While we were paying off our debts in the 1990s under Ralph Klein, Ontarians were accumulating theirs. (Ontario Premier Mike Harris cut spending but the debt barely went down.) It wasn’t until our Progressive Conservatives got trapped in a series of spending scandals that we rage-voted them out of office. Looking at Ontario, we see a long history of big spending and scandals that were never addressed by voters. Instead of kicking the Liberals out after all that Dalton McGuinty did, Ontario voters essentially re-elected the same government that rebranded itself under Wynne’s identity as a minority, LGBT woman. Now, as Albertans struggle to find work while banks foreclose on their homes, there’s a legitimate level of anger directed at Ontario and Quebec—two provinces that never bothered to clean up their acts via the electoral process, taking Alberta’s equalization payments for granted.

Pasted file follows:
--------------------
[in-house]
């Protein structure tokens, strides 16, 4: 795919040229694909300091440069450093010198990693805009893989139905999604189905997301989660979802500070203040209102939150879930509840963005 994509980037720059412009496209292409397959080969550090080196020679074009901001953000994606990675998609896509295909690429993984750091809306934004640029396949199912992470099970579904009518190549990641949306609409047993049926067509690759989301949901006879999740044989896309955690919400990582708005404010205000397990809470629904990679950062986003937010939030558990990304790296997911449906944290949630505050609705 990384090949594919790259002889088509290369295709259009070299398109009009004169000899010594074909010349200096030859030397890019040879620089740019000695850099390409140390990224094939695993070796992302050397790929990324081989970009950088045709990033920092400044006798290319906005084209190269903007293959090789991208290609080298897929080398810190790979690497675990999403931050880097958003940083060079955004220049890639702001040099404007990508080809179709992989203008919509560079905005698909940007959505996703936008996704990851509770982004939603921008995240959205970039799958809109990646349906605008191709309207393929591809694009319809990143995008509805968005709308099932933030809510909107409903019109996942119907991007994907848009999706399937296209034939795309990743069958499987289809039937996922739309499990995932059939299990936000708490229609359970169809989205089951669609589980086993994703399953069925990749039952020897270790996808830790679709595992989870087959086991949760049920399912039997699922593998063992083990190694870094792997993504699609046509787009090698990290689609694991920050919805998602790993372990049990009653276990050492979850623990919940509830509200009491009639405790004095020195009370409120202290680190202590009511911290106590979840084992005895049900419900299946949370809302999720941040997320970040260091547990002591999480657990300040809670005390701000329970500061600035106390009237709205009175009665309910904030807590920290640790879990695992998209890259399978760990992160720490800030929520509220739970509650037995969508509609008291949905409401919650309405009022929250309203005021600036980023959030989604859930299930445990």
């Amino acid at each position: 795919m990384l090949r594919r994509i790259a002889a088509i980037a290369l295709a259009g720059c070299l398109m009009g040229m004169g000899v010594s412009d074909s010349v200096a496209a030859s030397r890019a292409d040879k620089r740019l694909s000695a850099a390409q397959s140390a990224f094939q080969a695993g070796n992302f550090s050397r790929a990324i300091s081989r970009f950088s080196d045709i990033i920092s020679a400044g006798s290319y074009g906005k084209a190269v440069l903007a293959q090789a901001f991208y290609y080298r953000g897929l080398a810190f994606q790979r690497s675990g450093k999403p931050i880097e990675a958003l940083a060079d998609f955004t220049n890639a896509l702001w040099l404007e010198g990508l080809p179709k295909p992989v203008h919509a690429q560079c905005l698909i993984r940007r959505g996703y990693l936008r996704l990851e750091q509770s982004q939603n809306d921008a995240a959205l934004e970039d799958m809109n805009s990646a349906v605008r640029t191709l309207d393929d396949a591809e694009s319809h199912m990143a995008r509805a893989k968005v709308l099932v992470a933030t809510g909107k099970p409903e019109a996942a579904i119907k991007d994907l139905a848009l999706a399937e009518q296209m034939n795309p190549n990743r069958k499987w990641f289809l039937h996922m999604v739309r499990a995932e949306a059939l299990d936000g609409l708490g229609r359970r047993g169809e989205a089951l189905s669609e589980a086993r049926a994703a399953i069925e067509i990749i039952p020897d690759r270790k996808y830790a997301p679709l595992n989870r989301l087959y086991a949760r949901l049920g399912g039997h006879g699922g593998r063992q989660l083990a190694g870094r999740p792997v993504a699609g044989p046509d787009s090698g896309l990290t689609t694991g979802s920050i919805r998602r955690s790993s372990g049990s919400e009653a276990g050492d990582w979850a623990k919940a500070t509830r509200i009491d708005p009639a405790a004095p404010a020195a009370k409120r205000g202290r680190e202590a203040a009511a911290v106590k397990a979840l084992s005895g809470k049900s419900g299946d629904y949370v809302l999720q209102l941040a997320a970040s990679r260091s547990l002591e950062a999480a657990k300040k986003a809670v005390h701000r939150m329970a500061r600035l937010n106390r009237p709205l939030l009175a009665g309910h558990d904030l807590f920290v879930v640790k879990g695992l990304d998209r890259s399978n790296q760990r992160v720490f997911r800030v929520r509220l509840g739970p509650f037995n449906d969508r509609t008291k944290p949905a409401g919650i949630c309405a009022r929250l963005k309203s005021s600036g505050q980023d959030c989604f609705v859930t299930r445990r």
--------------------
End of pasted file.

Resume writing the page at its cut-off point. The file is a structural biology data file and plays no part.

Albertans made a big move when they elected Notley’s NDP. As her approval ratings show, there’s a sense of buyer’s remorse in Alberta. Once 2019 comes around, history books will retell how Rachel Notley single-handedly unified conservatives and returned Alberta to its former glory days of promoting small government, liberty and fiscal/personal responsibility. When Alberta returns to true conservative principles, Notley’s election won’t be viewed so much as a mistake as it will be seen as a pivotal moment where Alberta cleansed itself of a corrupt government and started a renewal as Canada’s most prosperous province. After Rachel Notley, there won’t be much of an appetite in Alberta to return to the kind of politics that has destroyed both Ontario and Quebec.